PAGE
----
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China, 1999. Childhood friends Liangzi and Zhang are both in love with Tao, the town beauty. Tao eventually decides to marry the wealthier Zhang. They soon have a son he names Dollar... From China to Australia, the lives, loves, hopes and disillusions of a family over two generations in a society changing at breakneck speed.Written by
Mountains May Depart starts on perhaps my favourite opening shot of the year. Kicking it off with the Pet Shop Boys' vibrant song "Go West," we're straight in the middle of a dance routine with a room full of people clumsily bopping in sync. It's infectious and filled with unbridled hope and joy. Unfortunately, it's downhill from here, though the film is never aiming for the same type of exuberance. I'm not familiar with Jia Zhangke or his following – Walter Salles apparently has a hotly anticipated documentary about the director at this festival – but Mountains May Depart seems like an endearing and accessible introduction. Telling three stories in three separate time periods, I do enjoy the way it explores causality in how these small relationships and dramas at one time can feed into a dilemma 25 years later.
The first story, set during the turn of the century in 1999 when Chinese capitalism was healthy, follows a love triangle between Tao, an aerobics instructor, Zhang, an egotistic entrepreneur, and Liangzi, a man who works for Zhang. The three hang out as friends but Zhang can't bear the idea of Tao getting close to Liangzi and despite emotional logic, it's social economical pressures that make decisions. Cut to 2014, Tao and her beau have divorced and she's now estranged from her son. Upon the death of her father, her son is forced to visit and she must make the decision of how connected she should be to him throughout his life. Then off to an imagined Australia in 2025, her son doesn't remember her and currently struggles with his relationship with his father where they now have a language barrier. With the help of a teacher he grows attached to, he goes in search for Tao.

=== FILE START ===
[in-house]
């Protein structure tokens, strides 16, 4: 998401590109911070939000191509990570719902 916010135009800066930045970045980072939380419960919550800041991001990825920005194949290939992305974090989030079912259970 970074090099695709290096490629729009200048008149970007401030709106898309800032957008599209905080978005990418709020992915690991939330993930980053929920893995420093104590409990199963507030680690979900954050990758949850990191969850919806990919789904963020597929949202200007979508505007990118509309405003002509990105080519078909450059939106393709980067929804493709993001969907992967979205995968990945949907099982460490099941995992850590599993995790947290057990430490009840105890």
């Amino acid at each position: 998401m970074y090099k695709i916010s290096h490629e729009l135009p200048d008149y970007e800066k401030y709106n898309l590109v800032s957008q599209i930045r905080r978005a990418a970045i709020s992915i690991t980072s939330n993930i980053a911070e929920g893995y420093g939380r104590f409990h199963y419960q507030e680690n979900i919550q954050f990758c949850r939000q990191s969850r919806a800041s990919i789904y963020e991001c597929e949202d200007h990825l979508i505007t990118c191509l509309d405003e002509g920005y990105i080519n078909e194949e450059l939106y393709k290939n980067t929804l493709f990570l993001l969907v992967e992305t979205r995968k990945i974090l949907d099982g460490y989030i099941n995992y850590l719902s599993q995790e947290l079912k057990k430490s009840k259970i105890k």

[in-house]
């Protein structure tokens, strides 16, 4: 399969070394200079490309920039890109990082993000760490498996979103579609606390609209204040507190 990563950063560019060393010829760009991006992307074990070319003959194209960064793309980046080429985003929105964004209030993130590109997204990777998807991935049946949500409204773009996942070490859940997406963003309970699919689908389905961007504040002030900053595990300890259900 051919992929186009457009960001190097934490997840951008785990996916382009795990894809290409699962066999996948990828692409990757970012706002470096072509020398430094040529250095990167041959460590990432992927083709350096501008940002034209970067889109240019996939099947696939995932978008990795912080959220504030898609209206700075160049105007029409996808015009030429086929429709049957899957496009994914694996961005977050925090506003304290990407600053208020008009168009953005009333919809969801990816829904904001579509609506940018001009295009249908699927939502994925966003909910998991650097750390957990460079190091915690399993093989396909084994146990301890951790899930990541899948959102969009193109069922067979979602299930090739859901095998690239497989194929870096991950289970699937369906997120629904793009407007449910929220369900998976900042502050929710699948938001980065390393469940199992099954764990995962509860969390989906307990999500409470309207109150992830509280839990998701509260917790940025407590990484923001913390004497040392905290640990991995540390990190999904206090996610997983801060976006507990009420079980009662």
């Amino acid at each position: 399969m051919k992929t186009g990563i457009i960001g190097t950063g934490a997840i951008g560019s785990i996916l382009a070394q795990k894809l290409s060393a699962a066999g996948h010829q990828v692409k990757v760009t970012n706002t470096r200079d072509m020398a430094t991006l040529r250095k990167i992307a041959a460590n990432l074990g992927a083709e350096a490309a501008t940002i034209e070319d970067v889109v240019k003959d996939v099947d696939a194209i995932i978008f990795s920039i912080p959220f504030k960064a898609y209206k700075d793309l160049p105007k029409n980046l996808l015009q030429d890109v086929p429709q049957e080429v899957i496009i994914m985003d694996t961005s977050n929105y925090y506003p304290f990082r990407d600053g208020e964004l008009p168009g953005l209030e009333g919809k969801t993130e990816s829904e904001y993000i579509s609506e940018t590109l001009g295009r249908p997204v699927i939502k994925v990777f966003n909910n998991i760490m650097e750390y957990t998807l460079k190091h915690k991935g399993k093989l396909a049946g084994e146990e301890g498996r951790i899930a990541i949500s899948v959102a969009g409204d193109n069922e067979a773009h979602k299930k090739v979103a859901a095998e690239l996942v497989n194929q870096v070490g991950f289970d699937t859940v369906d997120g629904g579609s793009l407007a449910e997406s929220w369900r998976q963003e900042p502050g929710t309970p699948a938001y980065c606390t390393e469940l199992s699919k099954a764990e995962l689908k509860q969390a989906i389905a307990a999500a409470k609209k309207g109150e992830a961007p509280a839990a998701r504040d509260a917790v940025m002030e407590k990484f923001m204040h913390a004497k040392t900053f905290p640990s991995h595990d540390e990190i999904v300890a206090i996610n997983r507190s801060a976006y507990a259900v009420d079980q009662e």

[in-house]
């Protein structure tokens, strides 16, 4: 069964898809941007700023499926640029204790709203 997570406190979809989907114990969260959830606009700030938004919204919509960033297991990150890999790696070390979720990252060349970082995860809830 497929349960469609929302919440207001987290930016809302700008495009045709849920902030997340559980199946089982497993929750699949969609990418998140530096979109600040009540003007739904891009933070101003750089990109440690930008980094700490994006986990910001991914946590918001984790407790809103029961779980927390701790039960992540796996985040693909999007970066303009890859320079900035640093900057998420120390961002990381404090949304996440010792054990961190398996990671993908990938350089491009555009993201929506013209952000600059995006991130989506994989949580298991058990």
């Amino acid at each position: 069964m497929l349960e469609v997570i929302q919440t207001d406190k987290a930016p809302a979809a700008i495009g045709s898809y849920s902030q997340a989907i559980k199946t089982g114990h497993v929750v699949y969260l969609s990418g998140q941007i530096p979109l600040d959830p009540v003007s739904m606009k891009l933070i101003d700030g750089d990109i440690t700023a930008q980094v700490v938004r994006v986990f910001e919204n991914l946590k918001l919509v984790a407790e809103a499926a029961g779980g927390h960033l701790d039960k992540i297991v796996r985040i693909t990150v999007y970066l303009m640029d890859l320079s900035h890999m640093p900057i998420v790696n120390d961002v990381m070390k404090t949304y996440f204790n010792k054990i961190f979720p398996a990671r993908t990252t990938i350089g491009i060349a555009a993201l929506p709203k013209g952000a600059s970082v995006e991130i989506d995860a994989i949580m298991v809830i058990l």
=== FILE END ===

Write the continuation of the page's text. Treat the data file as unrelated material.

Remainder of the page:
Each section of the film is approached in a different way, reminiscent of the way last year's The Grand Budapest Hotel and Mommy played with ratios. The first section is a tight 4:3, the second is a full frame, and the third is widescreen. However, these feel like they represent the period and the environment moreso than the character's emotions, with exception to the mid- section, which ideally captures Tao's regret and longing. It's a mixed bag depending on the talent, with some tender moments landing strong and some clumsily misguided, the latter most prominent in the last section. That first section has a bait and switch for the decades long heartache that the seemingly innocent love triangle causes. The theme of how people drift apart no matter how close they are resonates but it's unbearably melancholic without Zhangke offering much of a satisfying a silver lining.
It's a shame that despite the film's strengths it has too many loose ends and unnecessary moments that don't appear to add to the character arcs or the themes. With a 25 year story like this where no single character carries us through the whole film, every moment has to count to something. There's little justification as to why the third section is in glorious widescreen and set in Australia, but perhaps this just speaks to how disconnected it is from the rest of the film. While mostly drenched in Chinese culture, I wish Zhangke didn't resort to certain American clichés such as sad montages of characters having deep thoughts set to music. However, with those time gaps, Zhangke does harness a powerful nostalgic through just a few song motifs carried through all three sections that are well executed. Both disarmingly simple and complex, his ambition is admirable, but it doesn't quite reach the potential that this expanse allows it to travel.
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